The Automotive Industry in the UK is undoubtedly going through a challenging period, and by far the greatest threat to its continued competitiveness is a No Deal exit from the European Union (EU).
‘Like many people I was hugely worried by Nissan’s announcement this morning. At this stage there is little indication that any job cuts will be made at the Sunderland plant, but I will be monitoring the situation extremely closely and maintaining contact with both Unite Officials, and Nissan.
I’m glad Boris committed to the continuation of an active, innovation-led industrial strategy and I look forward to seeing that in practice.
When it comes to Brexit, a No Deal exit from the European Union poses an existential threat to the continued success of the automotive industry in the UK.
It is frightening that we now have a Prime Minister who believes he knows more than the industry itself when it comes to the challenges that a No Deal would present. I will continue to challenge No Deal at every available opportunity, and hold this new Prime Minister to account.’
I want to start by saying that I know that many people are hugely frustrated with the Brexit process and how this Government has handled our exit from the European Union (EU).
It has been clear for many months now that the Prime Minister's deal does not have the support of Parliament and it has been rejected on multiple occasions. As I am sure you will be aware, I have been voting against the Prime Minister's deal as I believe it is deeply flawed. It will not protect jobs, workplace rights or environmental standards, and it will not ensure frictionless trade for British businesses, something hugely important to the manufacturing industry in our region of the North East.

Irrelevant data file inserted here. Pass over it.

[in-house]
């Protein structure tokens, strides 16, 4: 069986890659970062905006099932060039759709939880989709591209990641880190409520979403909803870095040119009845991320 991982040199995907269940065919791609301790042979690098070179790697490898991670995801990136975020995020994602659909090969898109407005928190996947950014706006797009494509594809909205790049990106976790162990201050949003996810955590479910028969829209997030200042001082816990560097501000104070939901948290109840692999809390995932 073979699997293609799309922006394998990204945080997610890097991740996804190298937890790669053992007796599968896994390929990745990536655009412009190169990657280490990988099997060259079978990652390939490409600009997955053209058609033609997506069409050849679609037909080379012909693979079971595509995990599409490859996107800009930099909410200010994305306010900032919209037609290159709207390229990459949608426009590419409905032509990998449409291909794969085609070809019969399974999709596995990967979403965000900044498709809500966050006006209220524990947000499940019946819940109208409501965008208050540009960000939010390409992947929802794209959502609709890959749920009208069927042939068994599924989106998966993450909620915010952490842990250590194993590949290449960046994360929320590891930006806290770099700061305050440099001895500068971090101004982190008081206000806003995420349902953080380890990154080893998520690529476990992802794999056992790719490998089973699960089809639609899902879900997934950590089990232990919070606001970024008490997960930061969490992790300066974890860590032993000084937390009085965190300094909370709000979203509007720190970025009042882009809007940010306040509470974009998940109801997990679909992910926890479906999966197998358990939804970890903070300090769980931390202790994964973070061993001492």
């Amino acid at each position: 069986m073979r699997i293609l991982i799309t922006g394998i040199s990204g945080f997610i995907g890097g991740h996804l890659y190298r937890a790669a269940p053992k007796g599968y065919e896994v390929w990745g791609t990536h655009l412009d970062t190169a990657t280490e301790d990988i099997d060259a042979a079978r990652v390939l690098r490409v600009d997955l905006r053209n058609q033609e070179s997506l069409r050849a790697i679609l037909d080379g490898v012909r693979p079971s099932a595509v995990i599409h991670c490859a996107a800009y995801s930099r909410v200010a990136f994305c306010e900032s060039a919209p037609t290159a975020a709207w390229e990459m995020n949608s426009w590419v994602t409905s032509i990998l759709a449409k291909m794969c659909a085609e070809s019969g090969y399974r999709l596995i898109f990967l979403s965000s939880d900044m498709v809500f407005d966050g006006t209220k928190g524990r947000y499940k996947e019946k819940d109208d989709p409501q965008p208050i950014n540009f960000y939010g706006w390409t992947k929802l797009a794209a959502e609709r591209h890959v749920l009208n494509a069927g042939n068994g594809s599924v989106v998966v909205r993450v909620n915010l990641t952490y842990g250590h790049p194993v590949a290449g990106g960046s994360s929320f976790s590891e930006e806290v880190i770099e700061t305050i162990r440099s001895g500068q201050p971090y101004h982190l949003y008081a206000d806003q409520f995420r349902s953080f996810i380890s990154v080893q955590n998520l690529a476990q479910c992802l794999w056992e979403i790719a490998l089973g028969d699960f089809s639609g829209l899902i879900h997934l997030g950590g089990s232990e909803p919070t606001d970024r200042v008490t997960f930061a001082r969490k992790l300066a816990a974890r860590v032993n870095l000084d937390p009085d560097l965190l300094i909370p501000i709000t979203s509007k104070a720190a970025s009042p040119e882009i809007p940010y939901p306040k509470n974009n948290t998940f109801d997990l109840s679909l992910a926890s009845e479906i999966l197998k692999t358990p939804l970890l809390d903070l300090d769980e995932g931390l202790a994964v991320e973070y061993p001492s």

You can also see how I voted in the indicative votes process here: http://www.sharonhodgson.org/brexit_update_april5th
Talks are now taking place between the Labour Party and the Government to try and find a solution to this ongoing impasse. This is something that the Government should have done years ago, and their failure to reach out across the political spectrum is in part why we find ourselves where we do now. These talks are covering customs, services, workers’ rights, environmental protections, entrenchment of commitments, a confirmatory public vote, and the Withdrawal Agreement Bill.
In recent days, the Prime Minister has agreed a further extension to the Brexit process. Although the new deadline is now the 31st of October 2019, there is still a possibility of leaving before then if Parliament can agree on a deal. I appreciate that for many people, the fact that we are still in the EU almost 3 years after voting to leave it will be concerning, particularly if we do end up taking part in the European Elections.
Although this situation is not ideal, it is in my view preferable to leaving either with the Prime Minister’s bad deal, or crashing out with ‘No-Deal’. It is incumbent on the Government now to drop their red lines and compromise to find a way forward that people can unite around.
There remains a huge variety of opinions on Brexit and what should happen next. I want to make it clear that I will always do what I think is in the best interests of my constituents, and would consider all options (including a Public Vote) to ensure that we do not end up leaving the EU in a way in which would damage livelihoods, workers’ rights, environmental protections, or jobs.
People feel passionately about this issue, and I empathise with the Brexit fatigue that many people are no doubt experiencing. I want to assure you that despite Brexit dominating the news, I am continuing to campaign on important local and national issues. Whether it’s opposing cuts to Public Health Funding and tackling the obesity crisis or bringing the Metro to Washington and opposing the new Waste Incinerator.